By Harlan Chapman-Green
You’ve seen Ulysse Nardin’s timepieces. You’ve heard both the Breguet LaMusicale and the original Ulysse Nardin Stranger from back in 2013. Now meet the Ulysse Nardin Stranger Vivaldi. This piece is the next generation of the original Stranger timepiece. Let’s take a look.
This watch has a Ulysse Nardin 690 calibre which is an automatic affair with their Silicium technology in there too. The main draw of this piece is what’s displayed on the dial. It’s the music box part.
There are two main different types of music box. First there’s the disc type (which is what the Stranger is, but we’ll come to that in a minute). The disc music box uses large metallic sheets that are circular in shape and have notches stamped in them. The winding mechanism and all the parts that catch these notches and produce the music notes you hear are placed underneath the disc in the music box casing. These boxes tend to generate a louder noise and can play a variety of different discs. A typical example of this is the Olympia model produced by F.G. Otto & Sons in the USA. The second type is the Swiss barrel music box. This system was used in the MB&F | Reuge Music Machines 1 & 2 (as well as all current Reuge pieces).
A drum with teeth catches different lengths of metal which are calibrated to be as sonorous as possible and produce a bright, crisp musical note. These tend to be a little quieter than the disc boxes on their own, but have the advantage of supporting multiple songs on one drum that can cycle through (like an old world iPod) and they can also have many additional music parts such as chiming bells and drums, all powered by one machine.
The Stranger uses a disc music box mechanism, however, the parts that the notches catch on are displayed artistically on the dial instead of being hidden away. This means that when you press the music button at 10 O’Clock on the case, the disc springs to life and plays a section of Spring from Antonio Vivaldi’s Four Seasons. It’s a very charming and very rare complication the music box. It’s hard to create one that will sit on a desk and play when requested, but to put it into a watch where the standard type of governor is too large to fit, and where the music must be as clear as possible when the watch is worn on the wrist. That takes some serious skill.
This watch also features a set of beautiful gold roman numerals on the dial which I believe help the wearer to visualise musical notes on a page when the disc mechanism is in action. There’s also beautifully shaped hands indicating the hours and minutes, a sub-seconds dial with the date at 6 O’Clock, a music box indicator and a special way of adjusting the time using the pusher at 8 O’Clock in tandem with the crown.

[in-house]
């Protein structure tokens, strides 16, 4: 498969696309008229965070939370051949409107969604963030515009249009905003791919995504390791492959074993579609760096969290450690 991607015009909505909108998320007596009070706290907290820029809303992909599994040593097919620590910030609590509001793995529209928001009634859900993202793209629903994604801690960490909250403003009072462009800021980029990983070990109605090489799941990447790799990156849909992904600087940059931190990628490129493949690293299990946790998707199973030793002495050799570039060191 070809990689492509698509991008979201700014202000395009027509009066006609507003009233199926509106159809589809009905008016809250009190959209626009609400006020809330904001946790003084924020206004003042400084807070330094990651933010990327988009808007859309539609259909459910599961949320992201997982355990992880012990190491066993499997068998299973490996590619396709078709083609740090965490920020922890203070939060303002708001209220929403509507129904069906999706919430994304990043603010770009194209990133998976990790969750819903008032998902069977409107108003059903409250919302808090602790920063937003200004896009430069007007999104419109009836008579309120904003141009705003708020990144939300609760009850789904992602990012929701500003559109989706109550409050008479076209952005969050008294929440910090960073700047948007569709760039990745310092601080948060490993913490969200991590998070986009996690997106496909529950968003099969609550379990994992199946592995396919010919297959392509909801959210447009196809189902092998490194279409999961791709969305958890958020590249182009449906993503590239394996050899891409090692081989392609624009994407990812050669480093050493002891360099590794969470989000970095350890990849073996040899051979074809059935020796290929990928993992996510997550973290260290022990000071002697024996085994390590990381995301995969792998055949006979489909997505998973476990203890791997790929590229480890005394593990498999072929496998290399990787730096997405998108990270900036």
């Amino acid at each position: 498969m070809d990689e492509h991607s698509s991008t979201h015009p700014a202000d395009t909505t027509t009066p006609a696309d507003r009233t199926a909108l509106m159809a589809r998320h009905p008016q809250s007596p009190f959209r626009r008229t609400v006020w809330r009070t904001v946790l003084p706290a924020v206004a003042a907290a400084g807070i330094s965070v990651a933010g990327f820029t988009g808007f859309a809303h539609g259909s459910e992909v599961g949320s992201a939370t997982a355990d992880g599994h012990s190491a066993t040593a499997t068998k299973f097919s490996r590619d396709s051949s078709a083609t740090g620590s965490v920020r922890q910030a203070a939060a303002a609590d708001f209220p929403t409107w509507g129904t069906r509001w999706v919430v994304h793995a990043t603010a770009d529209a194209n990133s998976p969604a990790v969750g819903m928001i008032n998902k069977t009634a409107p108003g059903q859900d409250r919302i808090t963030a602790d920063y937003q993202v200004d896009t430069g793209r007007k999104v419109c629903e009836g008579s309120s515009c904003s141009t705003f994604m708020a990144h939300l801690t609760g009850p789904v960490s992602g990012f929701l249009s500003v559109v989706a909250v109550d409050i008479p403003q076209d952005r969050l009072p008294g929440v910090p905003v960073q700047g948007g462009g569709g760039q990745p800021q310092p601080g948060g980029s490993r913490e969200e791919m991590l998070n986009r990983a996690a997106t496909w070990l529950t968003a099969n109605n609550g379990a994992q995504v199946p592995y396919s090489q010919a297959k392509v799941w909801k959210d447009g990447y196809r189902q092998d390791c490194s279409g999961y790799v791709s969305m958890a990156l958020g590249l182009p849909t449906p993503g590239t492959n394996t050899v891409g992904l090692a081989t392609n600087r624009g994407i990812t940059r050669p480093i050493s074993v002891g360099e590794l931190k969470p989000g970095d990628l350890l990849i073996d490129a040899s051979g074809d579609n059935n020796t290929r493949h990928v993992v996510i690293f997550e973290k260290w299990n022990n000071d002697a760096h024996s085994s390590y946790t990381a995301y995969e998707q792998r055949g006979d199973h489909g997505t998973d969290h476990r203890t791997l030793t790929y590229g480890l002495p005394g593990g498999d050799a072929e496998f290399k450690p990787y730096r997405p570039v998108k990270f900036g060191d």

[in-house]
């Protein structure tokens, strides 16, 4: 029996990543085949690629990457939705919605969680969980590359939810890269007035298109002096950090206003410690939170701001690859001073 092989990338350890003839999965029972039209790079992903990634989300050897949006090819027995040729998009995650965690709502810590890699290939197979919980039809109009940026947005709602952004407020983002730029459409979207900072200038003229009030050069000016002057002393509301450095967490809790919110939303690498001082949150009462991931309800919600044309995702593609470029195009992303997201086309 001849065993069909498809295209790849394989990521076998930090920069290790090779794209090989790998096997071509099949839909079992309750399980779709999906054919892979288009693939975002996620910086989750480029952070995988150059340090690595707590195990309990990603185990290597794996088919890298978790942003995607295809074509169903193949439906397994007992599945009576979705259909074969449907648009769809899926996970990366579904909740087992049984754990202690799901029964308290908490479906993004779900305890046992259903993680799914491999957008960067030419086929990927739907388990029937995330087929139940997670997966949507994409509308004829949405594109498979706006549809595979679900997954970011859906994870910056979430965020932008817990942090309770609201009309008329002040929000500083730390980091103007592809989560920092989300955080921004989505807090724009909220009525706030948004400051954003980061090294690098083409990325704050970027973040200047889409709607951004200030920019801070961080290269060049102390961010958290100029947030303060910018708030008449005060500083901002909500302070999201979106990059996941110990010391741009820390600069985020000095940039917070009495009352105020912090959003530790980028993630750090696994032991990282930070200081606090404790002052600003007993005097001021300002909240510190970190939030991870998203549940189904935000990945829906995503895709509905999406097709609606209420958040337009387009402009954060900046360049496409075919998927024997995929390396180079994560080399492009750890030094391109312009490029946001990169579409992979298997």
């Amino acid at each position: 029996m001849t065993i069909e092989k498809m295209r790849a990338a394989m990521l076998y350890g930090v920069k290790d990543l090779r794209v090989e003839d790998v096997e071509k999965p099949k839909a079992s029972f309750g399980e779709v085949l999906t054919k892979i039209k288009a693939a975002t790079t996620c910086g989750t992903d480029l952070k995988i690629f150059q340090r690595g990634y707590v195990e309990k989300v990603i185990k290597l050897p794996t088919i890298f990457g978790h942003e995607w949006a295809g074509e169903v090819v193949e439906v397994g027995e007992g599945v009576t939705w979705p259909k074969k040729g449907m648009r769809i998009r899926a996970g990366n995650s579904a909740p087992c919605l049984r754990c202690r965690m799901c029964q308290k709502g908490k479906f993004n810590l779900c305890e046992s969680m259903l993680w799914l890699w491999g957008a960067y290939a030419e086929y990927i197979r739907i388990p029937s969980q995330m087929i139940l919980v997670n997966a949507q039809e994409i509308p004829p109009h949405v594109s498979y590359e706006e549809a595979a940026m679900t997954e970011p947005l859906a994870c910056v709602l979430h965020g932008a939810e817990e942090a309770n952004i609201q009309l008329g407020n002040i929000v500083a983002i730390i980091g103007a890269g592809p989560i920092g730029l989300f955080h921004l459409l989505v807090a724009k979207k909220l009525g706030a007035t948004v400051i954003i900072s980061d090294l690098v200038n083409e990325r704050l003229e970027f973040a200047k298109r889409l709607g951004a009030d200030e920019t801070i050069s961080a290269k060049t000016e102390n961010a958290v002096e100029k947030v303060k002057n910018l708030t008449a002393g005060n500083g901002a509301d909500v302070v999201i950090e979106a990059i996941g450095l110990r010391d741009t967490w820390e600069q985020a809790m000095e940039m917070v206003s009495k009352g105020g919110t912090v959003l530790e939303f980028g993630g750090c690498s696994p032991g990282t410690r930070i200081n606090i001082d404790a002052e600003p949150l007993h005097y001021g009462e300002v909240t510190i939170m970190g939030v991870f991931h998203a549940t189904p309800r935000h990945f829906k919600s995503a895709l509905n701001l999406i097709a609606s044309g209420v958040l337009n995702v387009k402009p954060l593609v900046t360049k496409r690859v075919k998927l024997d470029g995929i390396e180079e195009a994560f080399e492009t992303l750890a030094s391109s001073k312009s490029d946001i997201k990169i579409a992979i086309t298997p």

This watch is made of 18k rose gold. There may be other colours of gold coming soon too and maybe even platinum. However, if you want the loudest and clearest Stranger piece, stick with gold as it’s more sonorous and helps pronounce musical notes more.
The Stranger Vivaldi with its artistic dial and beautifully engraved caseback helps cement Ulysse Nardin as a watchmaker that produces not only different ways of telling the time, but also different ways on enjoying music too. For more info, please visit ulysse-nardin.com
Limited edition: 99 pieces
Movement: Caliber UN-690
Escapement, anchor and balance spring in silicium
Power-reserve: Approx. 48 hours
Functions: Hours, minutes, seconds
Selection of functions by integral pusher crown
Melody played on the hour or on request
On/off selector for the melody function
Case: 18 carat rose gold
Diameter: 45 mm
Water-resistance: 30 m
Dial: Small seconds and date display at 6 o’clock Roman numerals Music box mechanism on rotating disc with 10 blades
Crystal: Anti-reflective sapphire crystal
Crown: with special pusher
Case: back with a medallion
Strap: Leather strap with a folding buckle
Harlan Chapman-Green – Contributing Editor
First introduced to horology with the Patek Philippe Calibre 89 by his father few years ago, Harlan enjoys his passion for fine horology. He prefers to spend his time in the boutiques of upmarket brands, trying out new pieces constantly. His preferred 3 brands are A. Lange & Söhne, Breguet and Vacheron Constantin. Although not much for the smaller brands, he still finds the complications intriguing and wishes to own one watch from each of his three favourites. Read his articles here.